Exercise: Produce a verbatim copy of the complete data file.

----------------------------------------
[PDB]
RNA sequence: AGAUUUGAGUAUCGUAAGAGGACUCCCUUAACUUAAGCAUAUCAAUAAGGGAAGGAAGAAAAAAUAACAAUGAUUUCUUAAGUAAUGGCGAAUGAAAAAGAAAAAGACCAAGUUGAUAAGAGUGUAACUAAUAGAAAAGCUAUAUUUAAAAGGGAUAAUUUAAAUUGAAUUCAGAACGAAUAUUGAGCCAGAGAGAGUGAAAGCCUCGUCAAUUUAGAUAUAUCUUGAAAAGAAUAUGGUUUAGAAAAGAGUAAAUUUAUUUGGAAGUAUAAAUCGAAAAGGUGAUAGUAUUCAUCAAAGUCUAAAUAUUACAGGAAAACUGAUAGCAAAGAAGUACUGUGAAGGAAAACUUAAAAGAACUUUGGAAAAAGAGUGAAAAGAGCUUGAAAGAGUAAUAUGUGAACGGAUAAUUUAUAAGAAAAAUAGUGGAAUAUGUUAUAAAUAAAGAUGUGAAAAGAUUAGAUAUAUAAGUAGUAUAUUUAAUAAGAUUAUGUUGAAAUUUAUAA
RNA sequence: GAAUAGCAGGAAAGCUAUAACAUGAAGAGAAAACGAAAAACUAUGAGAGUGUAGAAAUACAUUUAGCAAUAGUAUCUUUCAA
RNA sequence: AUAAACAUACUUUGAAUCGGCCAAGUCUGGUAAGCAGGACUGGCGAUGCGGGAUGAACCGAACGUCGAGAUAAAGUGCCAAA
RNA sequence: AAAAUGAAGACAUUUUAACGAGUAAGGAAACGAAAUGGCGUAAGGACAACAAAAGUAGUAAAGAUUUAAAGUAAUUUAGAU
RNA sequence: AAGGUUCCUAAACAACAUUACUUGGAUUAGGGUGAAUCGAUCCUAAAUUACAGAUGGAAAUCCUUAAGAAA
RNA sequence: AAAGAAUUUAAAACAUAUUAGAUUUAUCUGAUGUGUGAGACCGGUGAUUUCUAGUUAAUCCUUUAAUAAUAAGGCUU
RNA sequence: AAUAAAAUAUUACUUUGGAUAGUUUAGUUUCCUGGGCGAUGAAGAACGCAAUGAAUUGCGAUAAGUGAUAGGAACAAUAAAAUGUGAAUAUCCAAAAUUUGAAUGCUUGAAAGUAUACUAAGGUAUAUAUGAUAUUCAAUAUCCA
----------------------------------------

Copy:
[PDB]
RNA sequence: AGAUUUGAGUAUCGUAAGAGGACUCCCUUAACUUAAGCAUAUCAAUAAGGGAAGGAAGAAAAAAUAACAAUGAUUUCUUAAGUAAUGGCGAAUGAAAAAGAAAAAGACCAAGUUGAUAAGAGUGUAACUAAUAGAAAAGCUAUAUUUAAAAGGGAUAAUUUAAAUUGAAUUCAGAACGAAUAUUGAGCCAGAGAGAGUGAAAGCCUCGUCAAUUUAGAUAUAUCUUGAAAAGAAUAUGGUUUAGAAAAGAGUAAAUUUAUUUGGAAGUAUAAAUCGAAAAGGUGAUAGUAUUCAUCAAAGUCUAAAUAUUACAGGAAAACUGAUAGCAAAGAAGUACUGUGAAGGAAAACUUAAAAGAACUUUGGAAAAAGAGUGAAAAGAGCUUGAAAGAGUAAUAUGUGAACGGAUAAUUUAUAAGAAAAAUAGUGGAAUAUGUUAUAAAUAAAGAUGUGAAAAGAUUAGAUAUAUAAGUAGUAUAUUUAAUAAGAUUAUGUUGAAAUUUAUAA
RNA sequence: GAAUAGCAGGAAAGCUAUAACAUGAAGAGAAAACGAAAAACUAUGAGAGUGUAGAAAUACAUUUAGCAAUAGUAUCUUUCAA
RNA sequence: AUAAACAUACUUUGAAUCGGCCAAGUCUGGUAAGCAGGACUGGCGAUGCGGGAUGAACCGAACGUCGAGAUAAAGUGCCAAA
RNA sequence: AAAAUGAAGACAUUUUAACGAGUAAGGAAACGAAAUGGCGUAAGGACAACAAAAGUAGUAAAGAUUUAAAGUAAUUUAGAU
RNA sequence: AAGGUUCCUAAACAACAUUACUUGGAUUAGGGUGAAUCGAUCCUAAAUUACAGAUGGAAAUCCUUAAGAAA
RNA sequence: AAAGAAUUUAAAACAUAUUAGAUUUAUCUGAUGUGUGAGACCGGUGAUUUCUAGUUAAUCCUUUAAUAAUAAGGCUU
RNA sequence: AAUAAAAUAUUACUUUGGAUAGUUUAGUUUCCUGGGCGAUGAAGAACGCAAUGAAUUGCGAUAAGUGAUAGGAACAAUAAAAUGUGAAUAUCCAAAAUUUGAAUGCUUGAAAGUAUACUAAGGUAUAUAUGAUAUUCAAUAUCCA